For anything rabbit sized downwards, 4-6 months should be enough to take most of the flesh off. Weather and time of year may cause this time to change in either direction. In summer ( and also warm summer rainstorms ) the heat will speed it up, winter will freeze the body and slow it down.

I usually check on the body after a couple of months to see how it's doing.

Larger animals will take a year or more depending on what/how big they are. It would be a good idea to skin, gut and remove as much flesh as possible from larger animals to help speed the process up. I cannot advise on the best way to do this, as I have never done it. But information should be easily googled, or if you know anyone with experience, ask them to tell you or do it for you if they will.

( Skinning and gutting can of course be done with smaller animals too, I mean to try this at some point of mother allows it )

5. Dig it up

Ok so you've waited your time, now to dig up your body. I use a small Plastic narrow trowell for this, as always, wear glovs. Dig carefully, no jabbing or hacking at the dirt, you could damage your bones.

It helps to try and remember how far down you laid the body, and in what position - take a photo at the time of burial if needs be, so you know what should be where when you shovel it up.

Buckets could be tipped out onto a large plastic sheet if you don't want to dig. You can re-use the dirt and simply put it back in the bucket ready for the next visitor.


Condition - Are there remnants of flesh left on the bones? Some brains left in the skull? No problem, there is a way to remove remaining bits of flesh.


7. Maceration


Ok so now you have your dug up bones, but any further flesh remnants need to be removed. This can be done with maceration. I use the cold water style. This is literally a bucket of water. Chuck your bones in, and leave the bucket for a week , preferably in a warm spot out of direct sunlight. Change the water each week. It should take about 1 month , though more of course of there is a fair bit of flesh remaining when you dig up the bones.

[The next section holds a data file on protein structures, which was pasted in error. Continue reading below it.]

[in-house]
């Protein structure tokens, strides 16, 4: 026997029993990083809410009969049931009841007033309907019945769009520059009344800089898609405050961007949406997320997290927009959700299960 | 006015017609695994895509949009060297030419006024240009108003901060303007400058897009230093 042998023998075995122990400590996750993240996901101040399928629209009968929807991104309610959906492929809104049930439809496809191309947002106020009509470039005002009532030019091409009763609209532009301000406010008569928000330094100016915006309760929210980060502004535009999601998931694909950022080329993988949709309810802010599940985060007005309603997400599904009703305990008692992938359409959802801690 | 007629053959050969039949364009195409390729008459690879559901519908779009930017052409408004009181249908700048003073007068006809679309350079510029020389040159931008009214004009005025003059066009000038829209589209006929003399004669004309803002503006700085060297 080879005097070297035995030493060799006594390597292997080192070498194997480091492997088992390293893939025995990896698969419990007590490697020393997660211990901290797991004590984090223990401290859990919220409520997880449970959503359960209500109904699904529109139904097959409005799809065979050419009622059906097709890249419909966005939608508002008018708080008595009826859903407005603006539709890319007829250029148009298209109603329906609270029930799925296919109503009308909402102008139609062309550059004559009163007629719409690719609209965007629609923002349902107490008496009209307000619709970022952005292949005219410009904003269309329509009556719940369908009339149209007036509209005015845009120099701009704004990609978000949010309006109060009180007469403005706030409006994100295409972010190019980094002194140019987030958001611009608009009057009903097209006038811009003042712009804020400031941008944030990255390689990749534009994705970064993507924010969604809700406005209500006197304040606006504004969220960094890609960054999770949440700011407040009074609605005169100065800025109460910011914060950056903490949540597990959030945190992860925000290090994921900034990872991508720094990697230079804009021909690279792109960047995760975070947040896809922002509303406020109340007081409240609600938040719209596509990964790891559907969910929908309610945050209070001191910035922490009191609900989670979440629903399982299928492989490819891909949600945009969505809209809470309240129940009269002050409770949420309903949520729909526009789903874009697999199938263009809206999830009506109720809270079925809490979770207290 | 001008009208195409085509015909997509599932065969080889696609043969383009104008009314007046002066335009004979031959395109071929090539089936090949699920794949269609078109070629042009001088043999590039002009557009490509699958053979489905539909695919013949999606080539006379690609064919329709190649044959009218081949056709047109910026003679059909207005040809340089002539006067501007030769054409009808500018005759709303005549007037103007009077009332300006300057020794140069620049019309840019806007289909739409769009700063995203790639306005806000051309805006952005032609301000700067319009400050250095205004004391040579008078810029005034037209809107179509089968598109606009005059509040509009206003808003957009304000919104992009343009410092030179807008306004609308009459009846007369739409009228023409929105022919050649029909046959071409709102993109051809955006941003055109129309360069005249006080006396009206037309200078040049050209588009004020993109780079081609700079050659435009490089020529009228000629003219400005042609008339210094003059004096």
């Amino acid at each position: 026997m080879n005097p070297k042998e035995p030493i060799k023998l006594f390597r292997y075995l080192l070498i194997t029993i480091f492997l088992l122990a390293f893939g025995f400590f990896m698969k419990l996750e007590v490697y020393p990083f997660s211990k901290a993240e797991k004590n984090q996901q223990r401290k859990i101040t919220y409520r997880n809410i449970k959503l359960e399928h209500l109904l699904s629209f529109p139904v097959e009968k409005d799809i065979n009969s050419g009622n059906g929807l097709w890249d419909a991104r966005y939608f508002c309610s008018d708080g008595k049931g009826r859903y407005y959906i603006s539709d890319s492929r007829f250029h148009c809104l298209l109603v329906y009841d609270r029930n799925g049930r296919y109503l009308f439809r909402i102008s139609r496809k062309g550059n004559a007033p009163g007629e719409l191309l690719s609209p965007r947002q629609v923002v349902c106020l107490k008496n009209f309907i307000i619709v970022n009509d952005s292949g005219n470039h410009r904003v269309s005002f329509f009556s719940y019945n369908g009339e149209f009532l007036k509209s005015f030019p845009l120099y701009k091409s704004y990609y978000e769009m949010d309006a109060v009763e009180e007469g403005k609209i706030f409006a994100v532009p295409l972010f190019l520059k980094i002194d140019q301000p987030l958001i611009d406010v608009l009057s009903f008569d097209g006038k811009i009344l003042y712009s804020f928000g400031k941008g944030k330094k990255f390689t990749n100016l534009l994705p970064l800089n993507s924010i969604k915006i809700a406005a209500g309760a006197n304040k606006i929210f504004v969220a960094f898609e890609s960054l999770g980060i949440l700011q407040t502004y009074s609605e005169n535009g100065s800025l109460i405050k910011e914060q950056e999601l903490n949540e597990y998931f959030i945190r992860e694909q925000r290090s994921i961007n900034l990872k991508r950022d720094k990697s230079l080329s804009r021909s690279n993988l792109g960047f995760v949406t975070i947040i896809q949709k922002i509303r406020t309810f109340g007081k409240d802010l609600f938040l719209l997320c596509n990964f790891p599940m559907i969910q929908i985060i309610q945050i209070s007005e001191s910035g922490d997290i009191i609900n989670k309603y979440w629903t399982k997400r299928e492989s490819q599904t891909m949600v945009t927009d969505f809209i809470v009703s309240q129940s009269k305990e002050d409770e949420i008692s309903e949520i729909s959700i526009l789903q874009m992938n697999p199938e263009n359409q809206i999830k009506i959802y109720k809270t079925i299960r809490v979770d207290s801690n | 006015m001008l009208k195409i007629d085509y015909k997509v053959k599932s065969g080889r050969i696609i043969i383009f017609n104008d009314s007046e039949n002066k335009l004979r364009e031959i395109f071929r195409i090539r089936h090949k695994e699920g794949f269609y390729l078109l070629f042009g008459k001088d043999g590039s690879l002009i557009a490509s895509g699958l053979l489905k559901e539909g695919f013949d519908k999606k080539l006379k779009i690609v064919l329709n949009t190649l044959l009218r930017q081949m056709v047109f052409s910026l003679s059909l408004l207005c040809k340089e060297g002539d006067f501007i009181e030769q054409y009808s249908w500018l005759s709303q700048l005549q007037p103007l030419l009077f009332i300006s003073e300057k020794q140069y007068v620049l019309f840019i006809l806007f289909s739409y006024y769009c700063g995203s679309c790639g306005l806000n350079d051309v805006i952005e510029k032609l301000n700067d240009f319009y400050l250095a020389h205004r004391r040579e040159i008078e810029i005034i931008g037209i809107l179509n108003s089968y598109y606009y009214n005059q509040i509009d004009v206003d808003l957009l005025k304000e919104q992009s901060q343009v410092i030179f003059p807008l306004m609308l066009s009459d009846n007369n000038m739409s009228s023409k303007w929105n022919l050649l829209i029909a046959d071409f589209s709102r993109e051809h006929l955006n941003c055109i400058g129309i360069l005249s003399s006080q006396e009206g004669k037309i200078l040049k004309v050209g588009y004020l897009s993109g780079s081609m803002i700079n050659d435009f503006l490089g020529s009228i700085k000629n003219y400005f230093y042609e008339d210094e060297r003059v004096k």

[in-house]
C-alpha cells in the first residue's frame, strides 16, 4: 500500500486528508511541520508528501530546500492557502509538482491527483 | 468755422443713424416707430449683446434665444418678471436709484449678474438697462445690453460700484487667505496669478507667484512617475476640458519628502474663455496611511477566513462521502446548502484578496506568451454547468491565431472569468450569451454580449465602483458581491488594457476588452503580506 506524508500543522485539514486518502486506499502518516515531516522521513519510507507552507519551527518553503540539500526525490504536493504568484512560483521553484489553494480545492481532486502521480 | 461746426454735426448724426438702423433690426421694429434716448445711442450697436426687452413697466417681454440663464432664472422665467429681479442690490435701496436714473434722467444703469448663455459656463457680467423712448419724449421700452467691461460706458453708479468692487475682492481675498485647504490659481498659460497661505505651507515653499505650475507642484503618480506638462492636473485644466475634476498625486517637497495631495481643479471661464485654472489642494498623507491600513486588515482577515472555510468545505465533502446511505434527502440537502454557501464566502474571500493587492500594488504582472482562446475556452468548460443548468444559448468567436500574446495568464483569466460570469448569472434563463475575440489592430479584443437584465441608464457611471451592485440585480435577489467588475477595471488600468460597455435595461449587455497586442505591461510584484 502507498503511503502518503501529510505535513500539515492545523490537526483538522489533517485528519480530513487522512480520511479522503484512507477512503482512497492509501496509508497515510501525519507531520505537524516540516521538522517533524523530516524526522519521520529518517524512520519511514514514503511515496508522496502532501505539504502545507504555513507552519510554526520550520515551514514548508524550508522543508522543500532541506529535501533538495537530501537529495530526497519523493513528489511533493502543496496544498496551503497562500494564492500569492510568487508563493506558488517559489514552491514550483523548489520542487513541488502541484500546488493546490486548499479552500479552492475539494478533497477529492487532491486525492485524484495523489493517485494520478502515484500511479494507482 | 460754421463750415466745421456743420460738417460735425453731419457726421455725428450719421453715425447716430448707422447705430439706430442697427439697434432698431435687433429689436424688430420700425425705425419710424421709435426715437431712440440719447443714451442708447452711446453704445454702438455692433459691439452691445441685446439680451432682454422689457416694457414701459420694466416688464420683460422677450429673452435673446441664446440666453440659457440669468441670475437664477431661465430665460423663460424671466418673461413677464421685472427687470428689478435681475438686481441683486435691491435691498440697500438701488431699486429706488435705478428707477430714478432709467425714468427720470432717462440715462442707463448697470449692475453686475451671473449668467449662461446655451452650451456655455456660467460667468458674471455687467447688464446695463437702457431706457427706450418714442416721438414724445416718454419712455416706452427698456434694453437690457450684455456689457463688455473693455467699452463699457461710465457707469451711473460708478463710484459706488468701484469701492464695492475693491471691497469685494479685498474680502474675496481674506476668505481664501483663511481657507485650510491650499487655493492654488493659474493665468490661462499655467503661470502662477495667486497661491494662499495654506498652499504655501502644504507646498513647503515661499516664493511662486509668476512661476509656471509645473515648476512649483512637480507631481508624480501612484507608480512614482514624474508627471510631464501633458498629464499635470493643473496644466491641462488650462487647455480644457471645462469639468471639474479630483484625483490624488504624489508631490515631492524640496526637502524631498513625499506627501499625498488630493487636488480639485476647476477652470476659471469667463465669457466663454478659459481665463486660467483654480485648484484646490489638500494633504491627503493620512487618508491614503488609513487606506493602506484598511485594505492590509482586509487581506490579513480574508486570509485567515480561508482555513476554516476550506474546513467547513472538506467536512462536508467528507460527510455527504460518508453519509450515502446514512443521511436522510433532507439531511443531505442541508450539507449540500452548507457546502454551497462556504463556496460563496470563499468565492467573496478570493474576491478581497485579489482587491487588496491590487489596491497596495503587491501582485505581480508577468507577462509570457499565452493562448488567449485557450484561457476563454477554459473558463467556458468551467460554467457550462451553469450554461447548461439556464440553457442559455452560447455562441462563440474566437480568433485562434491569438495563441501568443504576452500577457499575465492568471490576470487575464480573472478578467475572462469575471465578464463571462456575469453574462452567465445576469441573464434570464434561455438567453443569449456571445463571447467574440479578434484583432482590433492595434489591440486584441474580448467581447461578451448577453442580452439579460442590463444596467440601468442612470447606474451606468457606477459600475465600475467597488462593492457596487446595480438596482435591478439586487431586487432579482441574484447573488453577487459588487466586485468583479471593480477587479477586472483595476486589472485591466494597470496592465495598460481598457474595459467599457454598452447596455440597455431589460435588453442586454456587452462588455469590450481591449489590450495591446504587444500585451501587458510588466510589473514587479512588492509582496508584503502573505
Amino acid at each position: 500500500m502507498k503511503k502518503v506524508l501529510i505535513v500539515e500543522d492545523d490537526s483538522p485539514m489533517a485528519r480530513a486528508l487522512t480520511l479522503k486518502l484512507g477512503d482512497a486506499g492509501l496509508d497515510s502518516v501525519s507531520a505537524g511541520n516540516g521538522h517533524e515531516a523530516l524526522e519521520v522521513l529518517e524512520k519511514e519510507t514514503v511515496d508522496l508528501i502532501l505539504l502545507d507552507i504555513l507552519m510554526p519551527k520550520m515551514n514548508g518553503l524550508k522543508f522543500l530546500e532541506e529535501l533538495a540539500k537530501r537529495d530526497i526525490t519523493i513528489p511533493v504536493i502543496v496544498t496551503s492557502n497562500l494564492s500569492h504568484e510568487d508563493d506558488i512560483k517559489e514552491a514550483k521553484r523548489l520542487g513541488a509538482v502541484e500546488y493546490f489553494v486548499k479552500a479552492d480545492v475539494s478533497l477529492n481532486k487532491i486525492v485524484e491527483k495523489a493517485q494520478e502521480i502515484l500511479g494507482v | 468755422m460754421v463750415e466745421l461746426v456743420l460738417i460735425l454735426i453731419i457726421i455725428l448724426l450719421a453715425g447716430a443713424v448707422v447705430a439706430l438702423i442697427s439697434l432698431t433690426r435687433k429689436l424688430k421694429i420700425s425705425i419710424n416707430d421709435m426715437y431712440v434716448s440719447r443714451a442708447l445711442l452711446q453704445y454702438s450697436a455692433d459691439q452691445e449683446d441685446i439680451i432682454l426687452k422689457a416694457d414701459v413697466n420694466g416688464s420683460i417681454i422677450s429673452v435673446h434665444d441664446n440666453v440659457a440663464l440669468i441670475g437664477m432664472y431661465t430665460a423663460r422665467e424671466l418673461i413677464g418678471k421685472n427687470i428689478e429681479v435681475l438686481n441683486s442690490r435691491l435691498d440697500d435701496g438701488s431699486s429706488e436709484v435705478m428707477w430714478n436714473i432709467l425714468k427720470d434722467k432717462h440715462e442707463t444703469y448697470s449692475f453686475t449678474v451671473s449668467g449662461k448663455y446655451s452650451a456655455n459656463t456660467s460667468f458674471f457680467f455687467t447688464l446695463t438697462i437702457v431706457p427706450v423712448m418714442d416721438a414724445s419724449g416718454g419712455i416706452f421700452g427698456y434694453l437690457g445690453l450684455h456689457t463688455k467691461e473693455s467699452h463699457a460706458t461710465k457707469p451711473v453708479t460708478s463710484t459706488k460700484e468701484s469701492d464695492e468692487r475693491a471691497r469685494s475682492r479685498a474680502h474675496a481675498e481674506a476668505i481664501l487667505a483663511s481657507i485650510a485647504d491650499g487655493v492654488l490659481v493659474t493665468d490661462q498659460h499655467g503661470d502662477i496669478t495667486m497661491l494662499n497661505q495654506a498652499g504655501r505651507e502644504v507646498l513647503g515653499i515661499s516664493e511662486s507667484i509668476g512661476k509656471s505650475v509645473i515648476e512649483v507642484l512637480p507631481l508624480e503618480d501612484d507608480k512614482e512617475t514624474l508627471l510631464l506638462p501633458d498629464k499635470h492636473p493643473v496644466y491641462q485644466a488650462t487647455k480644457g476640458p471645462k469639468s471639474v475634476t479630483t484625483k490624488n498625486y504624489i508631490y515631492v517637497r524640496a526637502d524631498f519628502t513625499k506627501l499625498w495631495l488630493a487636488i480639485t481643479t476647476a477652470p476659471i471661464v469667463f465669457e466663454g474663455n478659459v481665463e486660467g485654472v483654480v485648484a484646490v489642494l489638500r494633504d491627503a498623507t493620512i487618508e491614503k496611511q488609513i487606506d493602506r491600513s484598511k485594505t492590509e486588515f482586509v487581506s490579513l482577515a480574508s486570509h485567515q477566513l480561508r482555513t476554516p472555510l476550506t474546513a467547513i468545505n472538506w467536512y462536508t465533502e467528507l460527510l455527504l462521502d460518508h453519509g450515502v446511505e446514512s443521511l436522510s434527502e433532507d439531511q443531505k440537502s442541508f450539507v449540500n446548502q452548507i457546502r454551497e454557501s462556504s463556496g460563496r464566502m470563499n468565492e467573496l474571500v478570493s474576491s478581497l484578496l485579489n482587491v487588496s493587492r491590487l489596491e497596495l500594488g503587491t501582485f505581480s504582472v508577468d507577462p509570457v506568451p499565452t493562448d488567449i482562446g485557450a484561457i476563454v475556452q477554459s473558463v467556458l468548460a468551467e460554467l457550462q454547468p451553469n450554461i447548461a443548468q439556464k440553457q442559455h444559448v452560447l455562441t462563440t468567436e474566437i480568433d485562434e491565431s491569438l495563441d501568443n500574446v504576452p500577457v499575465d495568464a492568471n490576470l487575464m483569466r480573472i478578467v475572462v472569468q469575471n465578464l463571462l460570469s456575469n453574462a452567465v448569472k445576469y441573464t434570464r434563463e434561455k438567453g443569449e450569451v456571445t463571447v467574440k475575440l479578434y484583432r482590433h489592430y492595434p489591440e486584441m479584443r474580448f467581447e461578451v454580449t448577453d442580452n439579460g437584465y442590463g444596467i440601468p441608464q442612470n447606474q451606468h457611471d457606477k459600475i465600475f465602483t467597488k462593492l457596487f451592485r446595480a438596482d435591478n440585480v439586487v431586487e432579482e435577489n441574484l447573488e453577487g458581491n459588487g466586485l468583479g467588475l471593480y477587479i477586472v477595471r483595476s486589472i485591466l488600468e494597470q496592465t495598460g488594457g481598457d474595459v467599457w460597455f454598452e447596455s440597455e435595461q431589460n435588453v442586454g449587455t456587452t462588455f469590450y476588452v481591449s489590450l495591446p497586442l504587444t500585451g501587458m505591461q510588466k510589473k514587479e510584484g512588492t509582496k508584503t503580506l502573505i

After all flesh is gone and skulls are empty, don your disposable gloves once more, and take the bones out of the bucket. I initially dry mine on kitchen paper.


NOTE - You can macerate a body from the getgo instead of burying it. I have never done this myself at home as mother will not allow me to do so. The water does become quite smelly. You should skin, gut and deflesh as much of the animal as you can before submerging it in water. This is better suited to fresh bodies, not decaying ones .

I did however do a water maceration by accident, when a blackbird fell into a waterbutt down the allotments and drowned ( my brother found it floating ) . I left it in there and placed fine mesh under the submerged body to catch any bones as the flesh rotted away. The process took well over a month ( close to 2 and a half ) as I didn't remove or touch the body, and of course the guts and all the flesh had to decay ( had I removed and gutted it, this would have been quicker )




8 . Further drying


After drying with kitchen paper, the bones will still not be quite dry on the inside where you cannot reach. To dry the insides, I bury the bones in salt, in a carboard box ( I use a shoebox ) Use enough salt to cover the bones by about half a centimeter. I use basic table salt for this. It's cheap and it works.


I leave the bones in the salt for a couple of weeks. After this, they are ready for use





The drying of wings, feet, heads,tails, paws ect.



Remember, the animal MUST be one day dead or less.

Remove wings by cutting where the wing joins the body. I use a craft knife and wire cutters for this. I pluck the feathers around the site of the cuting beforehand to make this easier.

For whole bird tails, breasts or sections of skin with feathers attached ( that you wish to remain attached ) , you need to remove the piece of skin that the feathers are attached to. Inspect the feathers around the area to see where they join, then pluck and cut slightlyabove that area. A sharp craft knife should be fine for this. Remove as much fat and flesh from the underside of the cut skin as you are able. This will help speed up the drying process ( less flesh to dry ).

Heads, Tails and Paws. You may need the wire cutters to get through any bones. Slice through the skin and muscles first with a knife. For heads, carefully cut as close to the skull as you can where the neck joins it.